World leaders stage a photo opportunity in the aftermath of the Charlie Hebdo shootings. Front row, left to right: Israeli Prime Minister Binyamin Netanyahu, Malian President Ibrahim Boubacar Keïta, French President François Hollande, German Chancellor Angela Merkel, EU President Donald Tusk, and Palestinian President Mahmoud Abbas.
As the refugee crisis intensifies, not even a new round of pictures of drowned children could squeeze a drop more sympathy from Europe’s political elite. The drawbridges are being raised. Thus far, Europe has barely lifted a collective finger to alleviate the misery it has helped to create in the Levant, and even those suffering few who have managed to squeeze through the barbed wire gates now face persecution and suspicion from their apparent saviours. There is no more room at the inn, we are told, and what little room is left is certainly not for people who don’t share our culture, our religion, or our skin colour.
Scouring media reports in the face of terror attacks perpetrated by Arabs or Muslims, and attacks by white people and Christians, and you’d be forgiven for thinking there was some qualitative difference between the two. Attacks by ethnic minorities or Muslims are universally branded as terrorist attacks in both initial breaking news reports and opinion pieces, sometimes before even the most basic facts are known, whereas terror attacks by white Christians, especially in the U.S., do not receive the same treatment in language nor attitude, neither in initial reports or reflections down the line.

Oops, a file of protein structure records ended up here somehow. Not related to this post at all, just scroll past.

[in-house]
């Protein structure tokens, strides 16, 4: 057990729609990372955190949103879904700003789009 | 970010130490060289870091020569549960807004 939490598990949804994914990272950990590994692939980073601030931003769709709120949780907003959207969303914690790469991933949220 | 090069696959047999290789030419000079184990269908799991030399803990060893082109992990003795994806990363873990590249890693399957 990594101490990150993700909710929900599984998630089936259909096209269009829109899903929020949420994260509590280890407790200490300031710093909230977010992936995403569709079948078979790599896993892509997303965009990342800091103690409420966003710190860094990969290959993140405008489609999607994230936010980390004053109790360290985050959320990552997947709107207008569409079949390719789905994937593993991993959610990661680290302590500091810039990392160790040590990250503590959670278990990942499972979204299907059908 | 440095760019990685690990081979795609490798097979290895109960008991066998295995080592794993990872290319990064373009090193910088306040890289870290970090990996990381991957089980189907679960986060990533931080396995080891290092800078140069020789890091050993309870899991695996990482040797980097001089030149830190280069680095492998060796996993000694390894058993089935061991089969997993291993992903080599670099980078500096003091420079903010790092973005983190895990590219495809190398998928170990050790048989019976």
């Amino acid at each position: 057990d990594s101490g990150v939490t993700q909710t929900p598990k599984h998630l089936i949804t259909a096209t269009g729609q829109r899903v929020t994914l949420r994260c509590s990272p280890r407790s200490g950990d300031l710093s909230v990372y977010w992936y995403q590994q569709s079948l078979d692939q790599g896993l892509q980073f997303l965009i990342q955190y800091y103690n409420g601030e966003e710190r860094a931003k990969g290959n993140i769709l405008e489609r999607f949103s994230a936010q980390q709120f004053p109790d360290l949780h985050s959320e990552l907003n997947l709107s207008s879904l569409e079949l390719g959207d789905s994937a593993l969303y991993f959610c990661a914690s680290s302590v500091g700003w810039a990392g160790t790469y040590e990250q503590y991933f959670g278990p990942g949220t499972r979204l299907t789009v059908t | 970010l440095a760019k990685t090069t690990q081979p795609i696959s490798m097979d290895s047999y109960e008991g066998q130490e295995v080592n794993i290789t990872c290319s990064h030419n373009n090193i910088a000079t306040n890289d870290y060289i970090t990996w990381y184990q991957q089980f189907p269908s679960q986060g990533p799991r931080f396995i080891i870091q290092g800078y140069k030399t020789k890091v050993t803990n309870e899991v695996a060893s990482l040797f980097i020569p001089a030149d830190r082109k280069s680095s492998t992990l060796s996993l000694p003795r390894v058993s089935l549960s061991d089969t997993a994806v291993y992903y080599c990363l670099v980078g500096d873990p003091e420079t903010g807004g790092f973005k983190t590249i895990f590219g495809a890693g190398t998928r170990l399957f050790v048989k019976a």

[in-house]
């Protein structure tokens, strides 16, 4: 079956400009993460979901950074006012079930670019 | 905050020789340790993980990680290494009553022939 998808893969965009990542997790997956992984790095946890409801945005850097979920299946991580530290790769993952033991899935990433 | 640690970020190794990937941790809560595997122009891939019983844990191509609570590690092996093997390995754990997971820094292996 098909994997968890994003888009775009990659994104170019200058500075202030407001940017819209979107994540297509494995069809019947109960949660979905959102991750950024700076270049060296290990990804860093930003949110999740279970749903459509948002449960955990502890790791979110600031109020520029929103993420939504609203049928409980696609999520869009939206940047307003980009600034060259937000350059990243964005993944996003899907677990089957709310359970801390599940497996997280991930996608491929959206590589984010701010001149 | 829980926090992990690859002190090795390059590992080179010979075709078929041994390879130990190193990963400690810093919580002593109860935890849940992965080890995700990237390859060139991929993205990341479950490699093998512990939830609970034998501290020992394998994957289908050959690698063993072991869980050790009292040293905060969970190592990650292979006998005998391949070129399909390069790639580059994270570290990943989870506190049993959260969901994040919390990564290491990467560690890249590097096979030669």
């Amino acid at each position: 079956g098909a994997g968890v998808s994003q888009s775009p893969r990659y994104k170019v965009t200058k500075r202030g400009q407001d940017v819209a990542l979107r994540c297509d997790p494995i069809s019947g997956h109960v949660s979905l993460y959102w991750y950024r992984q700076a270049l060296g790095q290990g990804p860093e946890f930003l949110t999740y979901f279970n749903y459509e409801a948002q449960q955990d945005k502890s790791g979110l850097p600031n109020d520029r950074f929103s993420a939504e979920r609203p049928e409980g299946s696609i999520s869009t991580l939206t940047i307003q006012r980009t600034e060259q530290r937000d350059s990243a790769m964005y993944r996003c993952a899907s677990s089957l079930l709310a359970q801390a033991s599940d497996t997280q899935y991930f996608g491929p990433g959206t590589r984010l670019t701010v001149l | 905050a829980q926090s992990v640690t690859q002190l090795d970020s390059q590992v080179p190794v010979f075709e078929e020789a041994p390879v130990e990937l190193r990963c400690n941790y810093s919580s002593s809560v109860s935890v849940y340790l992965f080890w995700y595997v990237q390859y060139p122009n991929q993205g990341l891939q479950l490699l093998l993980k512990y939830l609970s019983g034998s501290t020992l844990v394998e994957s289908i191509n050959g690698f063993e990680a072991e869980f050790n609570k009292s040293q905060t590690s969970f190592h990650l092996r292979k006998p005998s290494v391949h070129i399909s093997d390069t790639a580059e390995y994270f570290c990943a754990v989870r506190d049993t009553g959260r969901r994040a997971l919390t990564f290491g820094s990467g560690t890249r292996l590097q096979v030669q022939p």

(Just a handful of the racist and Islamophobic Twitter responses to American Sniper)
Set to be the highest-grossing war film in U.S. history, American Sniper is about Chris Kyle, a real life Navy SEAL sniper who holds the unconfirmed record for most kills on the job. The film documents his four tours in Iraq right up until he returns home for the final time, only to be shot by a fellow soldier who suffers from PTSD.
(The six front marchers, left to right: Binyamin Netanyahu, Ibrahim Boubacar Keïta, François Hollande, Angela Merkel, Donald Tusk, Mahmoud Abbas)
You probably saw the headlines about world leaders coming together, locking arms, and leading the march down the streets of Paris in the picture you can see above. The march was too show support for the slain Charlie Hebdo cartoonists, who were killed in what many are calling “France’s 9/11”. Turns out they weren’t ‘leading’ anything and the whole thing was a carefully staged photo-op, but its power and perfunctory message nevertheless inspired a lot of coverage.